For pure power in a wide beam torch I was blown away by the near biblical Heinrichs Weikamp HW80 which in a low power mode would I am sure make an excellent torch for Go Pro Work. No one will claim the Tri LED is in that league and there are now a raft of tight beam LEDs on the market which I am sure could put up a good fight against the Tri LED in tight mode.

    The simply assume Heinrichs Weikamp HW80



    VB50 in wide mode for comparison



    However, for a much more than adequate signalling tool, an excelent wreck illumination tool and something that has the option of being a video light? I am not aware of any rivals for the Tri LED at this time.

    So I give you the MB Sub Tri LED. The Swiss Army Knife of torches.

    ATB

    Mark


    For Information: I dont work for MB Sub & I am not paid to write up these tests I own several torches including a MB Sub VB50 Solus 1250 Salvo 21W HID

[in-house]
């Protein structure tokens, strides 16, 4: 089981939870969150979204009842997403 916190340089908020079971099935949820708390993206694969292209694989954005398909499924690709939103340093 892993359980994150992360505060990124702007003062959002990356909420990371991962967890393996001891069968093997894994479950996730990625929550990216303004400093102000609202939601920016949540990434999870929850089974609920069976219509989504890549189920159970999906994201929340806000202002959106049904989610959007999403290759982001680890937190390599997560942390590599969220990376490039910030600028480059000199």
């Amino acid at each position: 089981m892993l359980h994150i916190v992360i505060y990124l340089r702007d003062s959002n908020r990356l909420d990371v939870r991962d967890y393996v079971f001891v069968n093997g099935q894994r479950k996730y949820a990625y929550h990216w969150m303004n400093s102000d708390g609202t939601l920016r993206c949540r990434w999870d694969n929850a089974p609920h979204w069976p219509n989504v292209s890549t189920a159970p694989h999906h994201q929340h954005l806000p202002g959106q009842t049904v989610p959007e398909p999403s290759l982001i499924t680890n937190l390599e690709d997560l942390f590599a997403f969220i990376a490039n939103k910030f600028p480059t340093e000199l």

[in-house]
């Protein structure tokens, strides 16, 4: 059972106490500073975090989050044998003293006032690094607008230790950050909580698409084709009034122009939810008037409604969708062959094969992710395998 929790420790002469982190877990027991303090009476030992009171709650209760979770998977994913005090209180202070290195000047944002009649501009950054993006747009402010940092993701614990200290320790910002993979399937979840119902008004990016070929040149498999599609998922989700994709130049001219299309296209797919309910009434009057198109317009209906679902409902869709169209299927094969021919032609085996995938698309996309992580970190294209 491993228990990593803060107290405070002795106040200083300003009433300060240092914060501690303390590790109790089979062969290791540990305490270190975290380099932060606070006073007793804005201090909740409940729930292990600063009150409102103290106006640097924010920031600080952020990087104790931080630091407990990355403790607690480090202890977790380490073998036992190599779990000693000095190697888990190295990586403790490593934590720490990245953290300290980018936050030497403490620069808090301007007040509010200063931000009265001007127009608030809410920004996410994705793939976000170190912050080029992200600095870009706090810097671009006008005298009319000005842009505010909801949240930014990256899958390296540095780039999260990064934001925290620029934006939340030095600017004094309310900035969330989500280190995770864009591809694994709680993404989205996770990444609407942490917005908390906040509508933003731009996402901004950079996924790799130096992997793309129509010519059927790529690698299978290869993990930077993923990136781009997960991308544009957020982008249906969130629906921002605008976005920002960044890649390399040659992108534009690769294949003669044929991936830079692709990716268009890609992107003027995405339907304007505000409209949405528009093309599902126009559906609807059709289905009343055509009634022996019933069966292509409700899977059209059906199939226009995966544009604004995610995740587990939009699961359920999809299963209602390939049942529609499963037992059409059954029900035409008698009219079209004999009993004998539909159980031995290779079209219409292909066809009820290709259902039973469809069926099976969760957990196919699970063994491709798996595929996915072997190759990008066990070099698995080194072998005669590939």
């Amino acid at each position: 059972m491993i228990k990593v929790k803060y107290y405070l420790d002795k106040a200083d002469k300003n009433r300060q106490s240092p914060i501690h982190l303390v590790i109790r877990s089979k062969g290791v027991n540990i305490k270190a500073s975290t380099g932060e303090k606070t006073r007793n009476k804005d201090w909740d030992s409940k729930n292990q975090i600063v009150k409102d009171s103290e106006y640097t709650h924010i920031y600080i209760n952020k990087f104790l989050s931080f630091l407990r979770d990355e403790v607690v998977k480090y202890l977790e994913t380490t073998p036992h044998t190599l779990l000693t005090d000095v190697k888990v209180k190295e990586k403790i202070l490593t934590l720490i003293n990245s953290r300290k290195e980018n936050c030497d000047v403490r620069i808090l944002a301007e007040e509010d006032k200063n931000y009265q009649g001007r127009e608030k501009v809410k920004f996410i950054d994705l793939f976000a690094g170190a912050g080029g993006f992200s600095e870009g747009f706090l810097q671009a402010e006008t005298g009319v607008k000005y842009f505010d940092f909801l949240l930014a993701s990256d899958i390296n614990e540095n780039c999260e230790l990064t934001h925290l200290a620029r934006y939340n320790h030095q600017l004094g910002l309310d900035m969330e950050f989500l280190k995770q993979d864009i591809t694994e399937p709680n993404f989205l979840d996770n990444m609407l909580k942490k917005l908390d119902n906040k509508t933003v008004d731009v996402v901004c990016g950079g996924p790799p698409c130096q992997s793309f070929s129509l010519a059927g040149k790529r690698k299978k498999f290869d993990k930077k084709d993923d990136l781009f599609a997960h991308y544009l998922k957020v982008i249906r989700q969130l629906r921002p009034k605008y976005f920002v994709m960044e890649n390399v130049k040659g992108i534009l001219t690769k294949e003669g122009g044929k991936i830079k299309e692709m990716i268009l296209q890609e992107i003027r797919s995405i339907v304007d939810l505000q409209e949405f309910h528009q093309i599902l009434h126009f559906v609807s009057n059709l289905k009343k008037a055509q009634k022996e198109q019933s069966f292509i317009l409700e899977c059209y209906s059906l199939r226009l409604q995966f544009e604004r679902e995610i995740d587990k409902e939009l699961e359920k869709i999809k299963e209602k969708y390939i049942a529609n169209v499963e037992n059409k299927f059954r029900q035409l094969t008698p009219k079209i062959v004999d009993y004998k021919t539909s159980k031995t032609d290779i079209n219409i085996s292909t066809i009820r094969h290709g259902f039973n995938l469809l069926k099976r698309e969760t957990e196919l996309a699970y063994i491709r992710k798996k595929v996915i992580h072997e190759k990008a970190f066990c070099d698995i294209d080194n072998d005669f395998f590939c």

4. #4
    RBW Member ssk is an unknown quantity at this point ssk's Avatar
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    Re: MB Sub Tri LED on test

    Hi Mark,
    Very very well made report, thanks for sharing.
    Brgds,
    D.

  5. #5
    Nick Cunningham-Moorat scunick is a jewel in the rough scunick is a jewel in the rough scunick is a jewel in the rough scunick is a jewel in the rough scunick is a jewel in the rough scunick is a jewel in the rough scunick is a jewel in the rough scunick's Avatar
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    MB Sub Tri LED on test

    Awesome report.... I am about to mount my GoPro to my MB50 and this has cast some shadows on that decision.
    Later
    Nick


    Sent from my iPad using Tapatalk HD